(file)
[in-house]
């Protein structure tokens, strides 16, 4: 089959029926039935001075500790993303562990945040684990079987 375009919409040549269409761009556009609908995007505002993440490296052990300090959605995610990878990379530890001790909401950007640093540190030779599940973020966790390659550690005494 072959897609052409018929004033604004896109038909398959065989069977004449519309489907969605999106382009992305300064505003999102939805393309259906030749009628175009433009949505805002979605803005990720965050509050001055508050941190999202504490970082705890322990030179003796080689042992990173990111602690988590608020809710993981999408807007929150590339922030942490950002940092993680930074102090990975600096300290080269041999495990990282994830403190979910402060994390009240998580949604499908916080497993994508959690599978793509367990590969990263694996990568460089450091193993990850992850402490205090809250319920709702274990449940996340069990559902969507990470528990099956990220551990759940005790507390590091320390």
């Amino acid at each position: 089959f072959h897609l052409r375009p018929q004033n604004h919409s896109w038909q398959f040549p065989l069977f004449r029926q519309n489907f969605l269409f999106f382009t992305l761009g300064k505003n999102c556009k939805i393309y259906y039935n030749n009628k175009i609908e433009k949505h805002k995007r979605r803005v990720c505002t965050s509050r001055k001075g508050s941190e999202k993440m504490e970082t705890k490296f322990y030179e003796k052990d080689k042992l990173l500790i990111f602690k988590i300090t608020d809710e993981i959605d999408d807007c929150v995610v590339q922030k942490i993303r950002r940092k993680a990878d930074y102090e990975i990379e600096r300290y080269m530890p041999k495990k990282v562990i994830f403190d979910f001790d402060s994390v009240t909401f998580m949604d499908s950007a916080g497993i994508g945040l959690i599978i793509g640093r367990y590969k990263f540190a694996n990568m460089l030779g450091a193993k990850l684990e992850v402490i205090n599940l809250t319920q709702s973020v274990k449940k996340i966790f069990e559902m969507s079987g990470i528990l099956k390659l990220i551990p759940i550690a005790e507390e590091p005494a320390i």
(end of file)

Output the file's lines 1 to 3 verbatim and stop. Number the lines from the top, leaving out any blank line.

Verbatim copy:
[in-house]
């Protein structure tokens, strides 16, 4: 089959029926039935001075500790993303562990945040684990079987 375009919409040549269409761009556009609908995007505002993440490296052990300090959605995610990878990379530890001790909401950007640093540190030779599940973020966790390659550690005494 072959897609052409018929004033604004896109038909398959065989069977004449519309489907969605999106382009992305300064505003999102939805393309259906030749009628175009433009949505805002979605803005990720965050509050001055508050941190999202504490970082705890322990030179003796080689042992990173990111602690988590608020809710993981999408807007929150590339922030942490950002940092993680930074102090990975600096300290080269041999495990990282994830403190979910402060994390009240998580949604499908916080497993994508959690599978793509367990590969990263694996990568460089450091193993990850992850402490205090809250319920709702274990449940996340069990559902969507990470528990099956990220551990759940005790507390590091320390």
């Amino acid at each position: 089959f072959h897609l052409r375009p018929q004033n604004h919409s896109w038909q398959f040549p065989l069977f004449r029926q519309n489907f969605l269409f999106f382009t992305l761009g300064k505003n999102c556009k939805i393309y259906y039935n030749n009628k175009i609908e433009k949505h805002k995007r979605r803005v990720c505002t965050s509050r001055k001075g508050s941190e999202k993440m504490e970082t705890k490296f322990y030179e003796k052990d080689k042992l990173l500790i990111f602690k988590i300090t608020d809710e993981i959605d999408d807007c929150v995610v590339q922030k942490i993303r950002r940092k993680a990878d930074y102090e990975i990379e600096r300290y080269m530890p041999k495990k990282v562990i994830f403190d979910f001790d402060s994390v009240t909401f998580m949604d499908s950007a916080g497993i994508g945040l959690i599978i793509g640093r367990y590969k990263f540190a694996n990568m460089l030779g450091a193993k990850l684990e992850v402490i205090n599940l809250t319920q709702s973020v274990k449940k996340i966790f069990e559902m969507s079987g990470i528990l099956k390659l990220i551990p759940i550690a005790e507390e590091p005494a320390i």